The Dreaded Blurb

My publisher has a policy where they won’t start the editing process until you’ve finished the art memo and a promotional worksheet for your book. The worksheet includes writing a blurb.

In the old days (sigh) my editor or someone in the marketing department wrote my blurbs. I still had to come up with the tagline, but that’s much shorter than a blurb and easier to manage. The blurb, which becomes the back cover copy for print versions and the description on ebook sites, is supposed to tell the reader the basic plot of your book and at the same time, entice them into wanting to read it.

I know authors who like to write blurbs. They consider it challenging and fun. For me, the process elicits a deep groan. My first problem is that I tend to write long. Most of my books are over 100,000 words. My second problem is that having finished this book only a few months ago. I’m still too close to it to have a good perspective. My third problem is that I’m not good at knowing what readers look for in a book. I read book reviews almost every day in my job at the library. But book reviews critically evaluate a book and summarize the plot in a cold, logical way. Not a good model for a blurb, which is sort of a love letter to your book.

So, I asked my author friends for help. I came up with several blurb versions and we went out for tea and started reworking them. They took lines here and there they liked and rearranged and combined them. They also scratched out a lot, pointing out I was giving away too much of the story. “Take that out,” they’d say. “Readers don’t need to know that.”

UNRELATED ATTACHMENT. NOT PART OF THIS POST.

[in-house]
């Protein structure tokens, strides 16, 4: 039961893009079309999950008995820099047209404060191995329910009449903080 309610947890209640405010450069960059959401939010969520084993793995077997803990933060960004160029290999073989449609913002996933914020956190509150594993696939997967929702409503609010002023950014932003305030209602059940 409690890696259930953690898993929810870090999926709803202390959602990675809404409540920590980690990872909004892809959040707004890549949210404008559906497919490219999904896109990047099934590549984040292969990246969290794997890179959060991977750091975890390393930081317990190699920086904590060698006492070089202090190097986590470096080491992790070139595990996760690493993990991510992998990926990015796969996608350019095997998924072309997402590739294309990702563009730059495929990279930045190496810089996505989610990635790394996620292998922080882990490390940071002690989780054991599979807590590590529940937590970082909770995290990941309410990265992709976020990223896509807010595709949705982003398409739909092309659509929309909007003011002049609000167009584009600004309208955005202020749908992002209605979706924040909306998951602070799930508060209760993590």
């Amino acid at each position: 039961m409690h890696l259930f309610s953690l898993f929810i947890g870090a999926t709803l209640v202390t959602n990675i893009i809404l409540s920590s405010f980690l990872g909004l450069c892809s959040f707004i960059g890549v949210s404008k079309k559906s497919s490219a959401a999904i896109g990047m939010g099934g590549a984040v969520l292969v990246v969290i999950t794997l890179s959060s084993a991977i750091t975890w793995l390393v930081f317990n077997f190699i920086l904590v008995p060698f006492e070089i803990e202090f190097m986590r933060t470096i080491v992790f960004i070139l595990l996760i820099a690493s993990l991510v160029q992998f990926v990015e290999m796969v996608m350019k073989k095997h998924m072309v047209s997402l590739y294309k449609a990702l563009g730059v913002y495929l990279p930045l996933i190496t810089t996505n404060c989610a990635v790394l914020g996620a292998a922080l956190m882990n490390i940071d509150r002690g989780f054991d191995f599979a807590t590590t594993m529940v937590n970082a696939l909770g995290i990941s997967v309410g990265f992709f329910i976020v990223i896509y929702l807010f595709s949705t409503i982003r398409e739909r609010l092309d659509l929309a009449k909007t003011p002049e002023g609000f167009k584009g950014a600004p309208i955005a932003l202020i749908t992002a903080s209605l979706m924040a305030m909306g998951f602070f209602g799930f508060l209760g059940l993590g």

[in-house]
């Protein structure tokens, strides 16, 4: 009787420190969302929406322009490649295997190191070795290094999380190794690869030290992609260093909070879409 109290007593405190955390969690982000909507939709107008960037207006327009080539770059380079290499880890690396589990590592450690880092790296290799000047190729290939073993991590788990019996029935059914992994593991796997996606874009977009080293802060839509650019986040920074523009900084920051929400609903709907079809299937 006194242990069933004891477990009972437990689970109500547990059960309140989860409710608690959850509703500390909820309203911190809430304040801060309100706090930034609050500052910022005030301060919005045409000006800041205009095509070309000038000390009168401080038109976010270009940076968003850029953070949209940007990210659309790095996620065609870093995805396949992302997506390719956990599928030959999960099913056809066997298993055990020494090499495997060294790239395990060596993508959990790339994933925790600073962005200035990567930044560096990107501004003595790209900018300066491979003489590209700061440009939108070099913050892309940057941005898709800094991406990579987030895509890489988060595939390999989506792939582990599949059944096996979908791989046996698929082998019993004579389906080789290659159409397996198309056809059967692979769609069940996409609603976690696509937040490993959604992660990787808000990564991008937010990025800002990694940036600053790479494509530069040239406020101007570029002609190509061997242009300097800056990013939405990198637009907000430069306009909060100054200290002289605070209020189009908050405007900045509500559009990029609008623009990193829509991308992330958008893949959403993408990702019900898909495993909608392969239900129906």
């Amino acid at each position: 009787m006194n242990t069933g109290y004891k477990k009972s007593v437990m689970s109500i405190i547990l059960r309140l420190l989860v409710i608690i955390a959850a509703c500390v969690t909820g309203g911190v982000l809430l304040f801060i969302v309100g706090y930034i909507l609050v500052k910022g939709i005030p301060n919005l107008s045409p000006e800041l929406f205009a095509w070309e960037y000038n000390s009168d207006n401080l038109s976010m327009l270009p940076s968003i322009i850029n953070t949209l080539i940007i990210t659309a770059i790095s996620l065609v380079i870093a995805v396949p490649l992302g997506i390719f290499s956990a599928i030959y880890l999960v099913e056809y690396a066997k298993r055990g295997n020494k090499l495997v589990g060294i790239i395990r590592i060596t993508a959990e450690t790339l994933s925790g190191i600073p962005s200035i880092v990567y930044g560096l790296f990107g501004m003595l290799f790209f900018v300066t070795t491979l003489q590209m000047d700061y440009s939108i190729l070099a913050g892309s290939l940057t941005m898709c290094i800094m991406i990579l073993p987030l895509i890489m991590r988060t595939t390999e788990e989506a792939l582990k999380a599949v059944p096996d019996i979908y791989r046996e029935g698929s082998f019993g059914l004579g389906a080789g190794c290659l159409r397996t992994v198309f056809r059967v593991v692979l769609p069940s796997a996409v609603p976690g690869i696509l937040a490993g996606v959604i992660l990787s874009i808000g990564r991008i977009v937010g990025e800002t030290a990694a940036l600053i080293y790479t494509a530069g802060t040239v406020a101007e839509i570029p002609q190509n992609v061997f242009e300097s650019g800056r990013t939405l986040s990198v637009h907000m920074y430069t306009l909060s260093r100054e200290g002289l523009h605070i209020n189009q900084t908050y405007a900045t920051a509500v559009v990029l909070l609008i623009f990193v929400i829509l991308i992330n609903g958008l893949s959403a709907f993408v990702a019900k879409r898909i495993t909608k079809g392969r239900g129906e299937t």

During the process, I realized my instinct with a blurb is to outline the plot. But that’s not the idea. The blurb is supposed to tantalize and intrigue. Raise questions and then not give the answers. That’s a basic principle of fiction. You keep reading to find out what’s going to happen.

All at once, I understood I’d been doing blurbs all wrong for years. (Fortunately, I’m much better at taglines, which are so short you can’t give much away.) It's probably obvious to most authors that the blurb is supposed to keep the reader guessing. But my background in journalism pushed me to “tell my story”.

Eventually, my friends came up with a blurb they agreed on. To me, it feels vague and almost unfinished. But that’s probably a good thing.

In this business, you’re always learning. Sometimes the most obvious things have to be pointed out to you. Without the help of my friends, I’d make even more mistakes than I already have. Maybe that’s the most important lesson of all.

How about you? Do you like to write blurbs? Hate it? Do you have any special techniques or advice for the process that might help other authors?